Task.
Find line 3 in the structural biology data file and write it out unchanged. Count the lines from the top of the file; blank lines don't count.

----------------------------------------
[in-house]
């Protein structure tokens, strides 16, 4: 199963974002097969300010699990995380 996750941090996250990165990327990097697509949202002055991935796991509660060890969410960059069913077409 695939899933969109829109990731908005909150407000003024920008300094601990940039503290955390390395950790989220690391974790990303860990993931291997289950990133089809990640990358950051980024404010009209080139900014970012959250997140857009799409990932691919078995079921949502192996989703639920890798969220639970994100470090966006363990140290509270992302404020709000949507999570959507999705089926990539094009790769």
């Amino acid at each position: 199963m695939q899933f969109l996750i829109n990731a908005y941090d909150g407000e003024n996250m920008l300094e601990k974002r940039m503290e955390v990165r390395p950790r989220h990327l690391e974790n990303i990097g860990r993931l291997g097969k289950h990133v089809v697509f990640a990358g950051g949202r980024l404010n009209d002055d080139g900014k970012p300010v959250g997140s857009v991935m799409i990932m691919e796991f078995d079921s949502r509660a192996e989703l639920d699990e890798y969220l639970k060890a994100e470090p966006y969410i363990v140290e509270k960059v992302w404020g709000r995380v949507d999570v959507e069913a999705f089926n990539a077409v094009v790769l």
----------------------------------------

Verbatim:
């Amino acid at each position: 199963m695939q899933f969109l996750i829109n990731a908005y941090d909150g407000e003024n996250m920008l300094e601990k974002r940039m503290e955390v990165r390395p950790r989220h990327l690391e974790n990303i990097g860990r993931l291997g097969k289950h990133v089809v697509f990640a990358g950051g949202r980024l404010n009209d002055d080139g900014k970012p300010v959250g997140s857009v991935m799409i990932m691919e796991f078995d079921s949502r509660a192996e989703l639920d699990e890798y969220l639970k060890a994100e470090p966006y969410i363990v140290e509270k960059v992302w404020g709000r995380v949507d999570v959507e069913a999705f089926n990539a077409v094009v790769l």